Eat Your Broccoli
For those of you who didn’t know, hedonists are those of us who enjoy pleasure – particularly sensual pleasure. Like good tasting food, for example. Even better if it’s good for you, too.
Take broccoli, for example. The plural of the Italian plural of broccolo, which means “the flowering top of a cabbage,” broccoli is a great source of such goodies as vitamin C, vitamin K, fiber, antioxidants, and anti-inflammatory benefits. Not long ago I tried what was one of the best broccoli dishes in recent memory while I was out dining with a friend one night.
Intrigued? Then head over to the Paragon Restaurant and Bar in Seattle’s Queen Anne neighborhood. There, besides a live music line-up, Chef Chris Hartfield – who will have been at the Paragon for four years this coming October – whips up his famous seared broccoli. (After my “discovery,” I contacted Chef Chris to investigate further. He invited me in to watch him prepare – and sample once again – this veritable veggie delight.)
Chef Chris created this dish some 15 years ago, in 1996, while he was working at Serafina for some eight and a half years, between 1993 and 2001. Inspired while on his travels to the Basque region of Spain, where he was first exposed to this dish (he’s also researched the cuisine of Portugal and Latin America), Chef Chris added “Blackened Broccoli” dish to Serafina’s antipasti menu. (During that time, he also worked at Bick’s Broadview Grill in Greenwood.) Then he moved to the now defunct Eastlake-to-Fremont Bandoleone for a few years, and then Marianna’s by the Market at Pike Place.
At Paragon, this dish is called the “Seared Broccoli” and is made with broccoli and sweet red bell peppers. The garlic, chili flakes, and lime juice. (Chris tells me he – and it – were featured on KCTS 9 Cooks.) In my books, it’s right up there with popcorn, French fries, and Tater Tots® … seriously. He even shared the recipe with me, so that I could, in turn, share it with you, dear hedonists:
Seared Broccoli, Chef Chris Hartfield, Paragon Queen Anne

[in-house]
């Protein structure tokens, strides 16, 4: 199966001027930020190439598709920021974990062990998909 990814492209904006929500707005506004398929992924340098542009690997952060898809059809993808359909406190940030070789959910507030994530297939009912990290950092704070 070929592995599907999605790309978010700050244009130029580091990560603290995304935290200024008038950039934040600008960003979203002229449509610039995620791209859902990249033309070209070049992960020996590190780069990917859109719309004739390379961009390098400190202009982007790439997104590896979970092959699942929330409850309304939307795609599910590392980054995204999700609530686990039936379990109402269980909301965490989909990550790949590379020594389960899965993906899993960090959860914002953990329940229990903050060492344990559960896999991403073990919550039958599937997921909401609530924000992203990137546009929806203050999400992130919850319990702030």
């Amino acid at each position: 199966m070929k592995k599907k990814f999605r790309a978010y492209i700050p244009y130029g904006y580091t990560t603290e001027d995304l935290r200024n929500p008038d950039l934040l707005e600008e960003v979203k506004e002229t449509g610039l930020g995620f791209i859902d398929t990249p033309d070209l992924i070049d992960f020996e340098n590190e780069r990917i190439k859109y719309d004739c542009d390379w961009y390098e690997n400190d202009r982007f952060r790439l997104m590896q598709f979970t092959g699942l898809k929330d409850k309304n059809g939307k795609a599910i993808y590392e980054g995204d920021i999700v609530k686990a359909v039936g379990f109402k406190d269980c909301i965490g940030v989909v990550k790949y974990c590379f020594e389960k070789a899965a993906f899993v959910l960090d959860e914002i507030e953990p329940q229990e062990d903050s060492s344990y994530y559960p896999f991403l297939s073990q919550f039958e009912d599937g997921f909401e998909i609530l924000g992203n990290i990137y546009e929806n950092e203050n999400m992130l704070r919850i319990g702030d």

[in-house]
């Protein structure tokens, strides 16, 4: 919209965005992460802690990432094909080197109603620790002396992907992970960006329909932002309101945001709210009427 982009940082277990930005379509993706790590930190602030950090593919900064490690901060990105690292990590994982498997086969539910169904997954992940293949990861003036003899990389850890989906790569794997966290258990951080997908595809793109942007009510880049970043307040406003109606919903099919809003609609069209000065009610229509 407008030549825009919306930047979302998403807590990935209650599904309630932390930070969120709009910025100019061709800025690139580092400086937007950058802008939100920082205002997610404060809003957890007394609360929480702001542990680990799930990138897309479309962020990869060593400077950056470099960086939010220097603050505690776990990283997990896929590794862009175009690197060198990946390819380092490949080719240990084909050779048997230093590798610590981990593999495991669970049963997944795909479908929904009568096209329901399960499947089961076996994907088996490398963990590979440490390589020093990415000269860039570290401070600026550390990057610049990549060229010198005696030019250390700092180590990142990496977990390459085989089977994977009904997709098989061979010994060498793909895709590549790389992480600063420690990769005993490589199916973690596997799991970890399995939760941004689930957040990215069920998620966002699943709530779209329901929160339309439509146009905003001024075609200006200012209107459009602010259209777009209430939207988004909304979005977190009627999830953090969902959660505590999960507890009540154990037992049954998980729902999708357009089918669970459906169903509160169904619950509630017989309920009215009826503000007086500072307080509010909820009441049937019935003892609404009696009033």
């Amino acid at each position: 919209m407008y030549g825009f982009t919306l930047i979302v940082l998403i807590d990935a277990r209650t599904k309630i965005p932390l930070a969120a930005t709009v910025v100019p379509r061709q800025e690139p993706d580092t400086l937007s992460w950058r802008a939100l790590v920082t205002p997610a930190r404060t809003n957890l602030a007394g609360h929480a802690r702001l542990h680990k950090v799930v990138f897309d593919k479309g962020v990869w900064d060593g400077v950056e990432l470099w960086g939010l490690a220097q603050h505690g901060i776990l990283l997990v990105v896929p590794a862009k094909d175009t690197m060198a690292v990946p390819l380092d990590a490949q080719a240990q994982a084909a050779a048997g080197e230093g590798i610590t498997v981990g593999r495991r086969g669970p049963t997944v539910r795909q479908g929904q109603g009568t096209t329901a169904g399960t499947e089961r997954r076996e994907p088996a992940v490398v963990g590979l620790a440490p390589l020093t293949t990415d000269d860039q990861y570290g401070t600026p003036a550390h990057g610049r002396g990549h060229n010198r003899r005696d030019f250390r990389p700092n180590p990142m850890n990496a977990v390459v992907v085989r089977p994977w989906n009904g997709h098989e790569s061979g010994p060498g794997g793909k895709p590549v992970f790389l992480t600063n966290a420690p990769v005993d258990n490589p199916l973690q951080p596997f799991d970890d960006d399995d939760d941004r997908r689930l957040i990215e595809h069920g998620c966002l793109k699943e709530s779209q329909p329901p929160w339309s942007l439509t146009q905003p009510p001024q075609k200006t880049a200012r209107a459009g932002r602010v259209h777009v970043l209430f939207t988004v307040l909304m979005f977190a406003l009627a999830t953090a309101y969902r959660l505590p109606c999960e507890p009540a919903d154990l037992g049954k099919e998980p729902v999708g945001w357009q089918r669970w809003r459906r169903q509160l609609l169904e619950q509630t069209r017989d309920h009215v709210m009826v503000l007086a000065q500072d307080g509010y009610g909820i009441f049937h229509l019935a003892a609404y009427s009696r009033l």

4 ounces/4 Tbsp of olive oil
1 head of broccoli, cut into spears
¼ sweet red bell pepper, julienned
1 tsp garlic, chopped
1 ½ tsp chili flakes
1 ounce/1 Tbsp of lime juice
Pinches of salt and black pepper to taste
1. Add ½ oil to a pan, get it smoking hot.
2. Mix together peppers and broccoli, and drop into pan.
3. Add salt and pepper.
4. Let it cook for about 1 ½ minutes, add oil so doesn’t burn.
5. Turn broccoli to other side, cook 1 ½ minutes add garlic and chili flakes, then turn again.
6. After 30 seconds, then deglaze pan with lime juice, 1.5 minutes stir turn broccoli one more time.
7. Stir and plate.
Suggestions from your Hedonista: I’d recommend trying this with some Brussels sprouts that are halved and pre-blanched.
“Every place I’ve been, it’s overtaken the menu,” says Chef Chris. Try it and you’ll see why. Sure, cook it at home, but be sure to check it out at the Paragon: at $9 a plate or a mere $6 during Paragon’s Happy Hour, which they call Tini Time, it’s worth heading on over for a try.(Tini Time runs 4-7 p.m. Monday to Friday, with Late Night Tini Time running 11 p.m. to 1 a.m.
In short, eat your broccoli, dear hedonists … not just because it’s good for you, but because it also tastes good.
Oh, and speaking of tasting good, after you’ve filled your boots with some delectable seared broccoli, saddle up to the bar and have a chat with owner, operator, and – when he feels like it – bartender Todd Ivester. Ask him to make you one of many cocktails that, well, simply taste good. “All these young bucks want to make cocktails and their own bitters,” Todd informed me the last time I was at the Paragon, “That’s fine; I just want something that tastes good.”
The next time you go in, I recommend that you ask for his version of a Tequila Mockingbird ($6 during Happy Hour), which was inspired by the Tequila Mockingbird 2 featured in In the Land of Cocktails, written by Cocktail Chicks Ti Adelaide Martin and Lally Brennan. Todd’s version uses Espolón Tequila Blanco (or, for a smokier flavor, the Reposado) … in this drink, tequila never tasted so smooth … or so good.
And a final good thing: their Northwest Bread Pudding ($8). Made with fresh bread, vanilla custard, rum macerated Bing cherries, candied pecans and cinnamon that’s served with whipped cream and caramel sauce, this tasty nosh is more akin to a cinnamon roll than bread pudding. (Which is a good thing in my books, as I’m rarely pleasantly surprised by bread pudding.) Sharing with a friend is recommended, as this dessert is humongous.